In the significant panel decision in Eun Jae Kim v. B.C.D. Tofu House, Inc.; Cypress Insurance Company, et.al. (ADJ9086333) dated Feb. 7, 2014, the Appeals Board held that without regard to Court Administrator Rule 10252, which limits expedited hearings to specific issues in accepted claims, an expedited hearing may be requested and conducted under Labor Code §5502(b)(2) and Administrative Director Rule 9767.6(c) to determine whether the employee must treat in the employer’s medical provider network during the 90-day delay period, under Labor Code §5402(b), that the employer has to investigate and determine whether to accept or reject the claim.
The WCJ in this case is Peter H. Hink of the Los Angeles District Office.
The California Division of Workers’ Compensation (DWC) has released its 2013 study on injured worker access to medical care. The study’s objectives are to determine whether injured workers have adequate access to care and healthcare-related products, and to recommend methods to support continued access.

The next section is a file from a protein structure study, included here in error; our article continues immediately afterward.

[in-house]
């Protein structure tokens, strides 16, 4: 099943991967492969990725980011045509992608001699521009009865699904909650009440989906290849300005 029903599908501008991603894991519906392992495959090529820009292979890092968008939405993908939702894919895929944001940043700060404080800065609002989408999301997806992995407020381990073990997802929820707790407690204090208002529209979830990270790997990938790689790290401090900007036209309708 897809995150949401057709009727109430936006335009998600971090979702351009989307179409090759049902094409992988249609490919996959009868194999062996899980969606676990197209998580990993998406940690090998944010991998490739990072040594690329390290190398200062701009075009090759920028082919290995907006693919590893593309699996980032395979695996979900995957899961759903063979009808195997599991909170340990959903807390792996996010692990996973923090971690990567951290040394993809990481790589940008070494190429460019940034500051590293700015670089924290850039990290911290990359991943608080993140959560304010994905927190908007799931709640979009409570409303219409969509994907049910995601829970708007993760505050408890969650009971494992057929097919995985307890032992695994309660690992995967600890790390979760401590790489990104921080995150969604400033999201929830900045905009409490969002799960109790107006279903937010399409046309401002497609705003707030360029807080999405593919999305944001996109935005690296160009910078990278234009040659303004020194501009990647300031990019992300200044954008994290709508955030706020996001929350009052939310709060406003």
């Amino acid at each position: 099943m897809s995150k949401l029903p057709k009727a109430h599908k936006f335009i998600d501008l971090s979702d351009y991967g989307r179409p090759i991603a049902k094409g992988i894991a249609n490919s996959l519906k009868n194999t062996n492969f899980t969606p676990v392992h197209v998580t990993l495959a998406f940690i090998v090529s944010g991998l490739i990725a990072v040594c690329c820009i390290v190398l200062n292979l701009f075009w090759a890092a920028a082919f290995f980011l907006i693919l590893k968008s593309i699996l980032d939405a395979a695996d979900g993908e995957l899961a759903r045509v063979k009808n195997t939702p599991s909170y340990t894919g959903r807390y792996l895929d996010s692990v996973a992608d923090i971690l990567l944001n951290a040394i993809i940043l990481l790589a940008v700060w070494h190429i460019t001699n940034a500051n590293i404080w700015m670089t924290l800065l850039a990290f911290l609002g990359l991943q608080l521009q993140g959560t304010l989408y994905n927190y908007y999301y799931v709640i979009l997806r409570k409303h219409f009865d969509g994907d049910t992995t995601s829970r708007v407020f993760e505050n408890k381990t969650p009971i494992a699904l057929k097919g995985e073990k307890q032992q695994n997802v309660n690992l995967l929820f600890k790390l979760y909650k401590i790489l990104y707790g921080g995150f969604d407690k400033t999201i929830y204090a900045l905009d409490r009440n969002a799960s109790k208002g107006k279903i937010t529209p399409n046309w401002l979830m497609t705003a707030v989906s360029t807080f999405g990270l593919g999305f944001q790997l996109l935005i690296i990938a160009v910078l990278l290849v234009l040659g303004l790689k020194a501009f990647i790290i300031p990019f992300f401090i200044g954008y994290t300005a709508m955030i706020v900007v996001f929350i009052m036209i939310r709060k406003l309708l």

Data from the study came from two sources: a survey of workers injured in 2011 and 2012, and medical claims submitted to the Workers’ Compensation Information System (WCIS) from 2007 through 2011. The study concludes that that most workers have nearby access to providers and are satisfied with their medical care.
New data in this year’s report concerns medical claims submitted to WCIS, which uses electronic data to collect comprehensive information from claims administrators. The WCIS medical claims data indicates that the number of injured workers who obtain care from specialists rather than general practitioners is increasing, while the overall number of providers treating injured workers has not changed.
DWC notes in a press release that studies conducted in 2006 and 2008 focused solely on survey data. Although survey methods differed among the three surveys, the findings for each survey were similar: 85 percent of the injured workers noted they were satisfied or very satisfied with their care.
Among the the 2013 survey’s other notable findings regarding injured workers:
- 85 percent visited a health care provider within three days of their injury
- 53 percent received care from a general practitioner
- 32 percent saw a specialist
- 50 percent saw a physical or occupational therapist
- They reported receiving care through a medical provider network (MPN) 85 percent of the time
- 35 percent spent between eight days to one month and another 35 percent spent over one month under the care of a physician or healthcare provider
- 11 percent indicated that they were represented by attorneys
DWC is required to complete annual studies of access under Labor Code §5307.2. Prepared by Berkeley Research Group, this study marks DWC’s first effort to review medical claims data in order to gauge injured workers’ access issues.